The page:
Bankrupt cryptocurrency lender Celsius Network files request to sell its stablecoin assets, as it seeks funds to continue operations
Celsius Network continues to explore ways to generate funds during its Chapter 11 (bankruptcy) proceedings in the United States.
Reuters reported that on Thursday, Celsius filed a request for the sale of its stablecoin holdings, in a bid to generate liquidity in order to fund its operations.
The New Jersey-based company reportedly intends to sell its current and any future stablecoins it may receive, as needed, to fund its Chapter 11 cases, according to a court document.
The request was filed with the United States Bankruptcy Court Southern District Of New York and a hearing is scheduled on 6 October to discuss the proposed sale, the document showed.
According to Reuters, Celsius currently owns 11 different forms of stablecoin, for a total of about $23 million.
Shortly after Vermont’s financial regulator warned in July that Celsius was “deeply insolvent”, the cryptocurrency lender initiated voluntary Chapter 11 proceedings at the US Bankruptcy Court for Southern District of New York.
Chapter 11 came after Celsius Network in June froze all withdrawals, swaps, and transfers between customer accounts, citing “extreme” conditions.
Celsius said at the time of its Chapter 11 declaration that it had $167 million in cash on hand.
But it had more than 100,000 creditors and owed around $4.7 billion, according to its bankruptcy filing.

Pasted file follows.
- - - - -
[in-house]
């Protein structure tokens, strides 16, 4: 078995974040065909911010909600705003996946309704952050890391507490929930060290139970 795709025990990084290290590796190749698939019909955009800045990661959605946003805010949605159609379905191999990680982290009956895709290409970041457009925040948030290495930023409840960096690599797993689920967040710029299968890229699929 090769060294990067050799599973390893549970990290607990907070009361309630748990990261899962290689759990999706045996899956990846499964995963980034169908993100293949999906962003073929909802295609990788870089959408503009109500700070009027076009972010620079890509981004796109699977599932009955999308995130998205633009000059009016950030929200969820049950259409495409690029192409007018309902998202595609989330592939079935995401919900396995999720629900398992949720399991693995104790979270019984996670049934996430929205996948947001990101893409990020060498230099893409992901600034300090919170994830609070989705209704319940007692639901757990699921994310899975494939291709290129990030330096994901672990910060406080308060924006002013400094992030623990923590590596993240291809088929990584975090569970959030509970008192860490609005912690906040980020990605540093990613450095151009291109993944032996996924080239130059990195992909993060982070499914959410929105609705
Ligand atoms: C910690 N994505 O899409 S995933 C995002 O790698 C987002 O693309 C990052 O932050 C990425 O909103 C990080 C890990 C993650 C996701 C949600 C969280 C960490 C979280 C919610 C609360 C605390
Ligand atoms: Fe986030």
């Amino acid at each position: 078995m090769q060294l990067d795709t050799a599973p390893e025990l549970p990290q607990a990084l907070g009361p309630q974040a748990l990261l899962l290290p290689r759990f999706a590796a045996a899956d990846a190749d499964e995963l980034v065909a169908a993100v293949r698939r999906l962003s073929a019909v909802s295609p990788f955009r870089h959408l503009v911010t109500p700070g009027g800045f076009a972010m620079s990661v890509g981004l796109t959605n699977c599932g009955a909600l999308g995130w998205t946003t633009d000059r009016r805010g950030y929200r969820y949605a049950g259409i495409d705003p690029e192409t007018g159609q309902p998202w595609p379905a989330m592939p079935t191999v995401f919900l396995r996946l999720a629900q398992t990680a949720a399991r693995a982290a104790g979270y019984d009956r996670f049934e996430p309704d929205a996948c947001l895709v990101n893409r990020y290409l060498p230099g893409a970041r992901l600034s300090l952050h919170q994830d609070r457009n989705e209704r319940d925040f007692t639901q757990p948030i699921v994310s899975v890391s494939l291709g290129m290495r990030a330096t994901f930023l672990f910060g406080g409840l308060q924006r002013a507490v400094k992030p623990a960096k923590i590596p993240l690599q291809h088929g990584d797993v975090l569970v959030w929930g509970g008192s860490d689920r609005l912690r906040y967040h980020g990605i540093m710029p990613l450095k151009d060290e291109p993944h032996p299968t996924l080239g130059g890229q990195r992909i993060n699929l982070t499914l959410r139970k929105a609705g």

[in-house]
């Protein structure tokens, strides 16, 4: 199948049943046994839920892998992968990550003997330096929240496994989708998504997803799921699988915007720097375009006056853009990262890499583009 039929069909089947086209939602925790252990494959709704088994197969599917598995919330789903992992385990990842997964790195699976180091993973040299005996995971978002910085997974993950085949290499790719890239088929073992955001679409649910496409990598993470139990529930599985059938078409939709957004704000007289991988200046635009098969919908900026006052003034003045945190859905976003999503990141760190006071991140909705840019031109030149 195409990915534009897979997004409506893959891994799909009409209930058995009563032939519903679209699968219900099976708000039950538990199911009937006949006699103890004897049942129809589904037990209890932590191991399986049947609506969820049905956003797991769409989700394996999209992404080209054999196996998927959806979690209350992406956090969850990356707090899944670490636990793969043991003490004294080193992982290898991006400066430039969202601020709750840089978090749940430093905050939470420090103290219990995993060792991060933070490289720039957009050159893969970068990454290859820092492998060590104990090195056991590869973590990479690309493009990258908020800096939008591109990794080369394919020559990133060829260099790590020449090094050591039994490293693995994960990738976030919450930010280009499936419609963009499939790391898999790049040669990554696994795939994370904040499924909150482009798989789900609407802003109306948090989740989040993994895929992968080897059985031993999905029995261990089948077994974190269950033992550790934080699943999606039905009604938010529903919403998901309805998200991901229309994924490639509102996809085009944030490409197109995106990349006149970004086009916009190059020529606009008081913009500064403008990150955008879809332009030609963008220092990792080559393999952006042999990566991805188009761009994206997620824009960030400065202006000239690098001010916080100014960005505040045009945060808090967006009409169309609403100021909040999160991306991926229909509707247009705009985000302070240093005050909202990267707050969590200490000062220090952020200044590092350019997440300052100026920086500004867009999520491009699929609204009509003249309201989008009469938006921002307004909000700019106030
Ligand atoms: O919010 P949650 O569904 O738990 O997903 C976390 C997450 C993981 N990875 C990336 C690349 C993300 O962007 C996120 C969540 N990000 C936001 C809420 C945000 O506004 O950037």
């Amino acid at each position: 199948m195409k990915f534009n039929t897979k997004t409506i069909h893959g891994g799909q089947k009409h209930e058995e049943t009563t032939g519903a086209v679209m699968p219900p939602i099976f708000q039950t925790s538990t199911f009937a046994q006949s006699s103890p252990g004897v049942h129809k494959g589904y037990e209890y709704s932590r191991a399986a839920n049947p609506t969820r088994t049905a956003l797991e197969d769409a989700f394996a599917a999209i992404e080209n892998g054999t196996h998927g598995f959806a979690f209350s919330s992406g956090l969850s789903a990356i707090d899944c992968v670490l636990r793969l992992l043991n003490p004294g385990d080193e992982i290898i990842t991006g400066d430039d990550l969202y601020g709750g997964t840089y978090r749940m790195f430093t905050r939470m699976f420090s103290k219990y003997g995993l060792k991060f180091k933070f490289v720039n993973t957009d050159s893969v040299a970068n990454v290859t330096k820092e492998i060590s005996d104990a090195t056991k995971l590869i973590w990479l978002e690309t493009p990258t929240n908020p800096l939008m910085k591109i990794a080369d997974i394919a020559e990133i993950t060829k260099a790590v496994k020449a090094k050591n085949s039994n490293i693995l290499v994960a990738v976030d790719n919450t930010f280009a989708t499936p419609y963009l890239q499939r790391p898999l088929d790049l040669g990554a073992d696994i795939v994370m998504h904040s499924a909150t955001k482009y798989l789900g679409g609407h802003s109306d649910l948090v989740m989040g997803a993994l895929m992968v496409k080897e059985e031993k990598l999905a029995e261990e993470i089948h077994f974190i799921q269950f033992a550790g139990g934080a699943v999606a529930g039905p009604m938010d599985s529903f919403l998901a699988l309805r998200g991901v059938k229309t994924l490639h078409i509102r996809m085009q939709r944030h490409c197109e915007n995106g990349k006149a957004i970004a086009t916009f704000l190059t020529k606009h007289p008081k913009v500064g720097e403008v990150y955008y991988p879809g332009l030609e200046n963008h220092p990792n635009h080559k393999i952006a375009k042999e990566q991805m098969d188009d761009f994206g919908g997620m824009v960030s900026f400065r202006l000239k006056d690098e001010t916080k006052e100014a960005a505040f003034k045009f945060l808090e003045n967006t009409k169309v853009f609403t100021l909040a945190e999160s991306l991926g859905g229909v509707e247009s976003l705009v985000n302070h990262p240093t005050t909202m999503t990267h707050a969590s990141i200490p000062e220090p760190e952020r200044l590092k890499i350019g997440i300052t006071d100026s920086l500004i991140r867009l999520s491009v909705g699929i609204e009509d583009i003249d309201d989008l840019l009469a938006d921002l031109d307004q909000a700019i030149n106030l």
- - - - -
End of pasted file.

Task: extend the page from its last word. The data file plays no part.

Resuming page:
Celsius had been one of the biggest crypto lending platforms with a market value (before Chapter 11) of $12bn.
At its peak in October 2021, the crypto lender reportedly had $25 billion in assets under management.
The firm allowed users to lend out their tokens as collateral for other crypto projects in exchange for annual yields of up to 17 percent.
But troubles began after investor interest in such high-risk areas dropped off following the collapse of the TerraUSD “stablecoin” in early May, which along with the Luna coin, was linked to a similar high-yield scheme.
Celsius’ business model, like that of Terra, in which it was an investor, depended upon a steady flow of new entrants feeding the system, or borrowing to pay the high rates.
But some critics likened this business model to a pyramid scheme.
US crypto lender Voyager Digital also filed for bankruptcy in July.
In early August Celsius Network announced it was seeking to hire the services of its former chief financial officer (CFO) Rod Bolger to help it during its Chapter 11 proceedings in the United States.
Eyebrows were raised when Celsius said in a filing wanted to pay Bolger about $92,000 a month, prorated over a period of at least six weeks.
Some Celsius investors filed objections, and days later Celsius withdrew its motion to bring back Rod Bolger, who had only been at Celsius since February this year.